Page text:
English artist’s meticulous work branches out to Bainbridge

Indianola by way of England artist Elizabeth Reed Smith works with some of the most formidable symbols on Earth. Yet her style is so delicate that she counts a magnifying glass as just another piece of equipment. With magnifier in one hand, crow quill ink pen in the other, she endeavors a visual celebration of nature, one stroke at a time, through painstaking sketches of some of the planet’s most magnificent plant life — trees.

  • Monday, June 9, 2008 11:51pm
  • Life

Above: Elizabeth Reed Smith at work magnifying glass in one hand

New works from local pen-and-inkstress Elizabeth Reed Smith to hang through June.

Indianola by way of England artist Elizabeth Reed Smith works with some of the most formidable symbols on Earth.

Yet her style is so delicate that she counts a magnifying glass as just another piece of equipment. With magnifier in one hand, crow quill ink pen in the other, she endeavors a visual celebration of nature, one stroke at a time, through painstaking sketches of some of the planet’s most magnificent plant life — trees.

It seems simple, even commonplace at face value —  an art exhibit of trees in the Northwest — but, there’s a strong undertow of intricacy, stylistically and intellectually, in Smith’s show “Ring of Life,” on display at the Gallery at Grace Episcopal Church through June.

“In my work I try to convey the clarity, beauty and simple majesty of the commonplace, otherwise so easily taken for granted,” Smith said in her artist statement.

Keep in mind throughout, there’s no erasing with pen and ink. No stroke is taken for granted.

In this solo show, Smith examines the majesty of the commonplace through five different artistic mediums — a series of her forte, pen and ink on one wall, dry point engraving on another and mixed media color works on another, along with a few linocut prints across the room from an interesting new technique she’s recently added to her repertoire — the old world art form of silverpoint.

Silverpoint is a method of drawing that predates graphite — the ancestor of the modern pencil, it’s been called. It’s an art form associated with artists of the Renaissance like Rembrandt, Da Vinci and Raphael. In the process, the canvas is treated with a special coating which allows a silver-tipped utensil to leave silver-colored marks, Smith said, like a pen with no need for ink.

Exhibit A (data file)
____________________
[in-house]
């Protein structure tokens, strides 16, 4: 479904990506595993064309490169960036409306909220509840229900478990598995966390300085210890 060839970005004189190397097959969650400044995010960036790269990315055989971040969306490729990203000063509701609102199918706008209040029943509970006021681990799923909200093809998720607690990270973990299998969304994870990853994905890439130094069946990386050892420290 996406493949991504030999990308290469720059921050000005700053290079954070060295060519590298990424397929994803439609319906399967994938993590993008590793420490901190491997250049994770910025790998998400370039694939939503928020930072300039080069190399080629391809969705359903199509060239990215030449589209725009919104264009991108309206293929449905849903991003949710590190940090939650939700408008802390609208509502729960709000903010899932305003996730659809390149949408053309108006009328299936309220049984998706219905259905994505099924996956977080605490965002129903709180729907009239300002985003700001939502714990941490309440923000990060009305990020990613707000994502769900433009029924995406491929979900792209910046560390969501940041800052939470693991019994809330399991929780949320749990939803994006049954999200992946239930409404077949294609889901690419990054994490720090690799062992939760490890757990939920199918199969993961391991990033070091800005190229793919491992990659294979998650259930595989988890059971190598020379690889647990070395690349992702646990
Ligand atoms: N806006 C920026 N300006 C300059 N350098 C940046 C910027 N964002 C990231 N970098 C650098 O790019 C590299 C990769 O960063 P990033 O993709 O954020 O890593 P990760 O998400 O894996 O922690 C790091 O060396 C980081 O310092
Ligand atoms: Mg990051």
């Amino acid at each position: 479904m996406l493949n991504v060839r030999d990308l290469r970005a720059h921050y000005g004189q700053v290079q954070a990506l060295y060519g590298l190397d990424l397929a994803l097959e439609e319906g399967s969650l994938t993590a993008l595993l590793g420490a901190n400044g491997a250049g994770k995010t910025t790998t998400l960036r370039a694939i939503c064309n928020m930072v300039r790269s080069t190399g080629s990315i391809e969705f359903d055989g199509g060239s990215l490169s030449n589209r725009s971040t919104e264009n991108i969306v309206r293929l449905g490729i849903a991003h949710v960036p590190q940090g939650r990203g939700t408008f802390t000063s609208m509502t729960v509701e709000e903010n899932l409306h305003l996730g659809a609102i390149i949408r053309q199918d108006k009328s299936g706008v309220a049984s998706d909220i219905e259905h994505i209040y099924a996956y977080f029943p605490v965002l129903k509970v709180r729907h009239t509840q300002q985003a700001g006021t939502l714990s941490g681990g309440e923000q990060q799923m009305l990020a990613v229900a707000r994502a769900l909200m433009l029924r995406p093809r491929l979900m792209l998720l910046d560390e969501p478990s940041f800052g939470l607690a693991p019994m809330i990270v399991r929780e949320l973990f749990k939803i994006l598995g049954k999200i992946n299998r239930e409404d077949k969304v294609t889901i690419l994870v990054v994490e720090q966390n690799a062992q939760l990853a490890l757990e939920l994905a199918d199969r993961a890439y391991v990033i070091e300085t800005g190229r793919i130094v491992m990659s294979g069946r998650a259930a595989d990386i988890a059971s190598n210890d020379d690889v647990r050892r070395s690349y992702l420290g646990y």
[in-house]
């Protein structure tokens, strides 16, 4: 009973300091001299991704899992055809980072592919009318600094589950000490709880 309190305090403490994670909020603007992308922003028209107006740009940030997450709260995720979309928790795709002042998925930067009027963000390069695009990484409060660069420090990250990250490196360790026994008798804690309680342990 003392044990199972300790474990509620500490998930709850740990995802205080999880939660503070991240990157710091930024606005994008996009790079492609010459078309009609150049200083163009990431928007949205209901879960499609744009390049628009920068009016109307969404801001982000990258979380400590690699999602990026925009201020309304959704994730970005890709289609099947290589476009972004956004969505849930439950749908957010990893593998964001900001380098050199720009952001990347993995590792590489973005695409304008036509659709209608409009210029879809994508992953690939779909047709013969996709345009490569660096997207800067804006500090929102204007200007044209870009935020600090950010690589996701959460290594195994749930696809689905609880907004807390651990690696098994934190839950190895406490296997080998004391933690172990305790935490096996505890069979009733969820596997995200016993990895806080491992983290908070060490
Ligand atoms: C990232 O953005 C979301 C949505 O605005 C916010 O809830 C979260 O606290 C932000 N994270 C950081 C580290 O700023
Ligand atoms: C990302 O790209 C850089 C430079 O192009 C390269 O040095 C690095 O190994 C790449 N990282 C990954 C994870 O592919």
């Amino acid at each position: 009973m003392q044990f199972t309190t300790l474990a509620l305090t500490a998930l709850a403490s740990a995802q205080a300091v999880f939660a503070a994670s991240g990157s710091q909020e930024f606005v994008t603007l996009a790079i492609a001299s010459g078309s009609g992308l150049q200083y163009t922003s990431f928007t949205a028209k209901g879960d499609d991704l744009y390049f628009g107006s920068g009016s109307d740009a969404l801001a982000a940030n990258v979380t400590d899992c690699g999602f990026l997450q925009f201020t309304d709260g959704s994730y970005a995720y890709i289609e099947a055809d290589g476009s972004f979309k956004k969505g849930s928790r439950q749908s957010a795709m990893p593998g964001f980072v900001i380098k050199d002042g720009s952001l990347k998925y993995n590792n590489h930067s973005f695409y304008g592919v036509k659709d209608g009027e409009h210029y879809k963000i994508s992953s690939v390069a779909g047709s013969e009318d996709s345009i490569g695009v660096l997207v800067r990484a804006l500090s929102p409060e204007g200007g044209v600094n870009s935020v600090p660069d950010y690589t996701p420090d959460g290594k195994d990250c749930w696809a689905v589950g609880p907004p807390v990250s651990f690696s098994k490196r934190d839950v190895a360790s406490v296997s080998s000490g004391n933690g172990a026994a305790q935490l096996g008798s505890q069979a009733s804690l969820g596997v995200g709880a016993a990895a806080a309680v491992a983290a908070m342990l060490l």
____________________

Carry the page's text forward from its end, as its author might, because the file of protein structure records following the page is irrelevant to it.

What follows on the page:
Four of Smith’s silverpoint trees on small boxed canvases greet the viewer right inside the doors of the Gallery at Grace.

Surveying and standing next to that section of the show, Smith said, “everyone can relate to trees in some way or another.”

As for herself, she’s been enamored by nature’s giants since she was a child. She’s been sketching trees for decades, initially influenced by the Victorian-era British book illustrator Arthur Rackham, who’s famed for his woodland-fairy-centric and fairy tale drawings accompanying children’s stories like “The Fairy Tales of the Brothers Grimm,” “Rip Van Winkle” and “Alice in Wonderland.”

Smith grew up reading those stories and feasting on those images underneath the broadleaf elms and beeches of Devon, England. Later into adulthood, she followed love and her husband to the enormous eaves of evergreen in the Pacific Northwest. Even as her surroundings changed, her pen-and-inked trees remained.

“Of course it was great to be among the trees, but it was still a big transition to come and find the evergreen trees when I was always so used to the broadleaf trees,” Smith recounted her feelings upon arrival in the Northwest a little more than 10 years ago.

The trees that she puts on paper, Smith said, are a fusion of “every tree I’ve ever seen, every book I’ve read and every picture I’ve looked at.”

So in effect these trees are ultimately creatures of the artist’s imagination, but they are incredibly realistic, taking form from the troves of trees she’s drawn and/or admired throughout her life.

Looking to bring something a “little bit different,” for this show at Grace, she came upon the combination of her beloved trees with another of life’s most powerful symbol — circles.

Thus, the “Ring of Life.”

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